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Why can many plants and animals adapt better than others?
Question Date: 1997-11-14
Answer 1:

That's a complicated question that ecologists and other biologists are still trying to understand. Things like bacteria can often adapt fast because they can quickly change - it only takes 20 minutes for one bacterium to divide into 2 bacteria, and there are millions of them, so lots of them have some gene that has changed, and maybe one of those has a changed gene that helps it adapt to something like growing in the presence of an antibiotic. So that one 'antibiotic resistant' bacterium can grow and divide and adapt to the antibiotic.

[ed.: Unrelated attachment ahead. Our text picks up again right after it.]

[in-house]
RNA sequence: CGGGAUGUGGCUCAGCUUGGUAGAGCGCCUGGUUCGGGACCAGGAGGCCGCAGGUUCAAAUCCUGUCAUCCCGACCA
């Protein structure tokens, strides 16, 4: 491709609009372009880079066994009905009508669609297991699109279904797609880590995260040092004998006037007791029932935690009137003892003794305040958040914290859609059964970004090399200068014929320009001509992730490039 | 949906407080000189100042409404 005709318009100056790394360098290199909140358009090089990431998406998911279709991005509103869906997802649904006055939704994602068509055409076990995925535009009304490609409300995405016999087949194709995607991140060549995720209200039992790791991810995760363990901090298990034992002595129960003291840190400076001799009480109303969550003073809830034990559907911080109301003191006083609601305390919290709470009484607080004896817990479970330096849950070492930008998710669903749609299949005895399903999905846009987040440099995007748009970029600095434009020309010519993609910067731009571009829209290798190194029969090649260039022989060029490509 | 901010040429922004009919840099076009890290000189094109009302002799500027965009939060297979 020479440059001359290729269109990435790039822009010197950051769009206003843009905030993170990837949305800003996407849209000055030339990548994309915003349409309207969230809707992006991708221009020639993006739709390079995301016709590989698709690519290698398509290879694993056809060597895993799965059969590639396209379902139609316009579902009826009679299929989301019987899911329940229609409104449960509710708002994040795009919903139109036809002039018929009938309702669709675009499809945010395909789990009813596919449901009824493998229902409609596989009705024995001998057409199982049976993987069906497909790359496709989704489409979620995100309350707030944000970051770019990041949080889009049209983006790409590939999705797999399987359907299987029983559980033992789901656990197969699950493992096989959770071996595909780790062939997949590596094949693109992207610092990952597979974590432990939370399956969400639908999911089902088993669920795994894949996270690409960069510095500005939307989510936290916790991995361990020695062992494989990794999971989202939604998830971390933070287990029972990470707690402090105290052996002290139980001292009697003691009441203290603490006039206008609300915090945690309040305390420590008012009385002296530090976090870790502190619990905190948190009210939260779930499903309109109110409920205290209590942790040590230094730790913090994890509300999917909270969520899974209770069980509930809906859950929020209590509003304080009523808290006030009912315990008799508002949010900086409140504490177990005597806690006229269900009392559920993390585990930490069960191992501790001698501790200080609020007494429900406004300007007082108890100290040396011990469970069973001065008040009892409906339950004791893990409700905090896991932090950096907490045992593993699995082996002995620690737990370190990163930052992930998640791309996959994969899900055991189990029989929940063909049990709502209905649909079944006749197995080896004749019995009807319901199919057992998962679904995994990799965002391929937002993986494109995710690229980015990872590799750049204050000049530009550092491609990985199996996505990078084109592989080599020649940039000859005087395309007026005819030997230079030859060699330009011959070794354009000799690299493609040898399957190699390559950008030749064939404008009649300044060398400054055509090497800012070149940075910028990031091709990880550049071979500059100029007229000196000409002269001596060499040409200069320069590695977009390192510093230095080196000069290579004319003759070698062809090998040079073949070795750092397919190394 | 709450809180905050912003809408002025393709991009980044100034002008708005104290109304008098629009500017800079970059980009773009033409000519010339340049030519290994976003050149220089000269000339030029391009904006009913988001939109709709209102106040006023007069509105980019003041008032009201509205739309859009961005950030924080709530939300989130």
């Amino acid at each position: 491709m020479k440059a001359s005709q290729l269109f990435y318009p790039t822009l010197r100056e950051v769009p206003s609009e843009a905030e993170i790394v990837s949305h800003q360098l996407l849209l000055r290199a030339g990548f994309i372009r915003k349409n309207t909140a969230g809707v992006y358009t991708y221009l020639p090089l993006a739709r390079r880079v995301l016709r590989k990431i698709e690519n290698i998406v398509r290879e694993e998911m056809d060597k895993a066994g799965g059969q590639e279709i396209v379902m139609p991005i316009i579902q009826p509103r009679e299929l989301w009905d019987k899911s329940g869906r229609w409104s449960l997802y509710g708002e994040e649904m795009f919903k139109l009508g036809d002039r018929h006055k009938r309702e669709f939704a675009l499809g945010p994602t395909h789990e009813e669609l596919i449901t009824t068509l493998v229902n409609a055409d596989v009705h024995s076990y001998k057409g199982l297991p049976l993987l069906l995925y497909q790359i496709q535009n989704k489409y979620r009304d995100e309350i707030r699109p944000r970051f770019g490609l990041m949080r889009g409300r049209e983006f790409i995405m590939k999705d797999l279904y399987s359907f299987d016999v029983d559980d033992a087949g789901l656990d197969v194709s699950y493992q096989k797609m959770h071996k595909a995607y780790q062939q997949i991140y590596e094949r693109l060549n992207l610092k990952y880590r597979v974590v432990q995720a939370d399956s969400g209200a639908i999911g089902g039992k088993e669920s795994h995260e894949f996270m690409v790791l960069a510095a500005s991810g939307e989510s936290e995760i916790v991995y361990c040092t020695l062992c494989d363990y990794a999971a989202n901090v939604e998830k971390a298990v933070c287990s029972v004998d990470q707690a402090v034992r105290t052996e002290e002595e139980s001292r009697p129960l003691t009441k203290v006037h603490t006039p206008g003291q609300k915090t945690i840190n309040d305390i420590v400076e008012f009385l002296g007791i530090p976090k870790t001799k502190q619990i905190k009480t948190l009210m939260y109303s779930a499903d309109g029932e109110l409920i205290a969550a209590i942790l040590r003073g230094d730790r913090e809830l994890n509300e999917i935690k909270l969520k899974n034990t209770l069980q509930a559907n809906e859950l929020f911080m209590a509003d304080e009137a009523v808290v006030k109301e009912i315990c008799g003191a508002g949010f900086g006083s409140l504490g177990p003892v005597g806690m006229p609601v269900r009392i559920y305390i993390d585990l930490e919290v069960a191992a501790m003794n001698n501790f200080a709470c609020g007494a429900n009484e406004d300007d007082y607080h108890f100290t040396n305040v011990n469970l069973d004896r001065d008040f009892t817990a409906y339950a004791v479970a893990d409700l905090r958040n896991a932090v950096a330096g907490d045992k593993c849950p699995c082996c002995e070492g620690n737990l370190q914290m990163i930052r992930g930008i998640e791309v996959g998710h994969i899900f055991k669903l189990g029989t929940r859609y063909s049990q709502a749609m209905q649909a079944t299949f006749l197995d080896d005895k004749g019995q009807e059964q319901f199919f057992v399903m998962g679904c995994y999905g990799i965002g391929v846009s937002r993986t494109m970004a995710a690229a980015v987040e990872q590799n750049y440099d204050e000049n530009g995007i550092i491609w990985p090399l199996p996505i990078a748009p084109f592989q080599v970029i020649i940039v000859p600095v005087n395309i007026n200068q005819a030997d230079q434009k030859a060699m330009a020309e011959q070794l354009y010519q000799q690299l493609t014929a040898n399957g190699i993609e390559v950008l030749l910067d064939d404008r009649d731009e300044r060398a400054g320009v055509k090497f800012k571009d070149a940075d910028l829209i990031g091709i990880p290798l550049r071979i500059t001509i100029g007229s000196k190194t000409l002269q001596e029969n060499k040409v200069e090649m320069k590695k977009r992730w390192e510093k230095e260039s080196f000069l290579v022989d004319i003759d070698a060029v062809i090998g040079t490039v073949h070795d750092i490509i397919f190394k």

Adapting basically means being able to change. People are adaptable, too, because we are intelligent enough that we can figure out ways to change when we need to. We invent things to help us, and we study ways to help people get along with each other, and lots of other things.

Some things are probably so tough that they aren't harmed by much of anything, like cockroaches. Other things are more needy and delicate, like hummingbirds that need so much food to keep their wings beating fast. But hummingbirds have adapted to us by learning to eat from our hummingbird feeders.

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